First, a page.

PAGE517
PDIV51 Appendix
PAGE518
PAGE519
PAGE520
PAGE521
PAGE522
PAGE523
PAGE524
PAGE525
PAGE526
PAGE527
PAGE528
PAGE529
PAGE530
PAGE531
PAGE532
PAGE533
PAGE534
PAGE535
PAGE536
PAGE537
PAGE538
PAGE539
PAGE540
PAGE541
PAGE542
PAGE543
PAGE544
PAGE545
PAGE546
PAGE547
PAGE548
PAGE549
PAGE550
PAGE551
PAGE552
PAGE553
PAGE554
PAGE555
PAGE556
PAGE557
PAGE558
PAGE559
PAGE560
PAGE561
PAGE562
PAGE563
PAGE564
PAGE565
PAGE566
PAGE567
PAGE568
PAGE569
PAGE570
PAGE571
PAGE572
PAGE573
PAGE574
PAGE575
PAGE576
PAGE577
PAGE578
PAGE579
PAGE580
PAGE581
PAGE582
PAGE583
PAGE584
PAGE585
PAGE586
PAGE587
PAGE588
PAGE589
PAGE590
PAGE591
PAGE592
PAGE593
PAGE594
PAGE595
PAGE596
PAGE597
PAGE598
PAGE599
PAGE600
PAGE601
PAGE602
PAGE603
PAGE604
PAGE605
PAGE606
PAGE607
PAGE608
PAGE609
PAGE610
PAGE611
PAGE612
PAGE613
PAGE614
PAGE615
PAGE616
PAGE617
PAGE618
PAGE619
PAGE620
PAGE621
PAGE622
PAGE623
PAGE624
PAGE625
PAGE626
PAGE627
PAGE628
PAGE629
PAGE630
PAGE631
PAGE632
PAGE633
PAGE634
PAGE635
PAGE636
PAGE637
PAGE638
PAGE639
PAGE640
PAGE641
PAGE642
PAGE643
PAGE644
PAGE645
PAGE646
PAGE647
PAGE648
PAGE649
PAGE650
PAGE651
PAGE652
PAGE653
PAGE654
PAGE655
PAGE656
PAGE657
PAGE658
PAGE659
PAGE660
PAGE661
PAGE662
PAGE663
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PAGE665
PAGE666
PAGE667
PAGE668
PAGE669
PAGE670
PAGE671
PAGE672
PAGE673
PAGE674
PAGE675
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PAGE680
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PAGE685
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PAGE688
PAGE689
PAGE690
PAGE691
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PAGE693
PAGE694
PAGE695
PAGE696
PAGE697
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PAGE699
PAGE700
PAGE701
PAGE702
PAGE703
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PAGE709
PAGE710
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PAGE712
PAGE713
PAGE714
PAGE715
PAGE716
PAGE717
PAGE718
PAGE719
PAGE720
PAGE721
PAGE722
PAGE723
PAGE724
PAGE725
PAGE726
PAGE727
PAGE728
PAGE729
PAGE730
PAGE731
PAGE732
PAGE733
PAGE734
PAGE735
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PAGE737
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PAGE750
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PAGE760
PAGE761
PAGE762
PAGE763
PDIV52 Board Trustees Internal Improvement Fund,
PAGE764
PAGE765
PAGE766
PAGE767
PAGE768
PAGE769
PAGE770
PAGE771
PDIV53 sales lands,
PAGE772
PAGE773
PAGE774
PAGE775
PDIV54 Treasure I. Fund
PAGE776
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A Journal of the proceedings of the Assembly of the State of Florida, at its ... session
ALL VOLUMES CITATION SEARCH THUMBNAILS PAGE IMAGE
Full Citation
STANDARD VIEW MARC VIEW
Permanent Link: http://ufdc.ufl.edu/UF00027833/00012
 Material Information
Title: A Journal of the proceedings of the Assembly of the State of Florida, at its ... session
Alternate Title: Assembly journal
Caption title: Journal of the Assembly of the State of Florida, at the ... session of the Legislature
Physical Description: v. : ; 23 cm.
Language: English
Creator: Florida -- Legislature. -- House of Representatives
Publisher: State Printer
Place of Publication: Tallahassee
Creation Date: January 5, 1875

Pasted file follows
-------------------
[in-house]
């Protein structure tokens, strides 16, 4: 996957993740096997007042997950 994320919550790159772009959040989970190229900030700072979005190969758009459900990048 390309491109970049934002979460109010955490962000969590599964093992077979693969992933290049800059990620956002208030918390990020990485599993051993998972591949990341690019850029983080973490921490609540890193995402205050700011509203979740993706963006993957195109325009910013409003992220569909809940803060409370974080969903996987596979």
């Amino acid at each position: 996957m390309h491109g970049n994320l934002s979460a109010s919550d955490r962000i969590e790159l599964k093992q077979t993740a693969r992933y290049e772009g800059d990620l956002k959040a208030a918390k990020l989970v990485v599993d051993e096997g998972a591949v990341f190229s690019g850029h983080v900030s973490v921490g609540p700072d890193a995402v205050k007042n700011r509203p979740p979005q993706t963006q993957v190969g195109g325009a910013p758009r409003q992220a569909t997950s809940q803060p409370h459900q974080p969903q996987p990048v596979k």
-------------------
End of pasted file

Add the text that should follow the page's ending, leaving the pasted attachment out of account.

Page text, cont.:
Subjects
Subjects / Keywords: Legislative journals -- Periodicals -- Florida   ( lcsh )
Politics and government -- Periodicals -- Florida   ( lcsh )
Genre: government publication (state, provincial, terriorial, dependent)   ( marcgt )
serial   ( sobekcm )
 Notes
General Note: At head of title: Assembly journal.
General Note: Description based on: 4th session (1871).
Funding: Digitized for the Florida House of Representatives, the Office of the Clerk.
 Record Information
Source Institution: University of Florida
Holding Location: Florida House of Representatives. Office of the Clerk.
Rights Management: All rights reserved by the source institution and holding location.
Resource Identifier: aleph - 003417931
oclc - 12901205
lccn - sn 85065605
System ID: UF00027833:00012
 Related Items
Preceded by: Journal of the proceedings of the House of Representatives of the ... General Assembly of the State of the State of Florida, at its ... session
Succeeded by: Journal of the proceedings of the House of Representatives of the ... session of the Legislature of the State of Florida

Table of Contents
    Title Page
        Page 1
        Page 2
    January 1875
        Thursday, January 5
            Page 3
            Page 4
            Page 5
        Wednesday, January 6
            Page 6
            Page 7
        Thursday, January 7
            Page 8
            Page 9
        Friday, January 8
            Page 10
            Page 11
            Page 12
            Page 13
            Page 14
            Page 15
            Page 16
            Page 17
            Page 18
            Page 19
            Page 20
            Page 21
        Monday, January 11
            Page 22
            Page 23
        Tuesday, January 12
            Page 24
            Page 25
            Page 26
            Page 27
            Page 28
            Page 29
        Wednesday, January 13
            Page 30
            Page 31
        Thursday, January 14
            Page 32
            Page 33
        Friday, January 15
            Page 34
            Page 35
        Saturday, January 16
            Page 36
            Page 37
            Page 38
            Page 39
            Page 40
            Page 41
            Page 42
            Page 43
            Page 44
            Page 45
            Page 46
            Page 47
            Page 48
            Page 49
            Page 50
            Page 51
            Page 52
            Page 53
            Page 54
            Page 55
            Page 56
            Page 57
            Page 58
            Page 59
            Page 60
            Page 61
            Page 62
            Page 63
            Page 64
            Page 65
            Page 66
            Page 67
            Page 68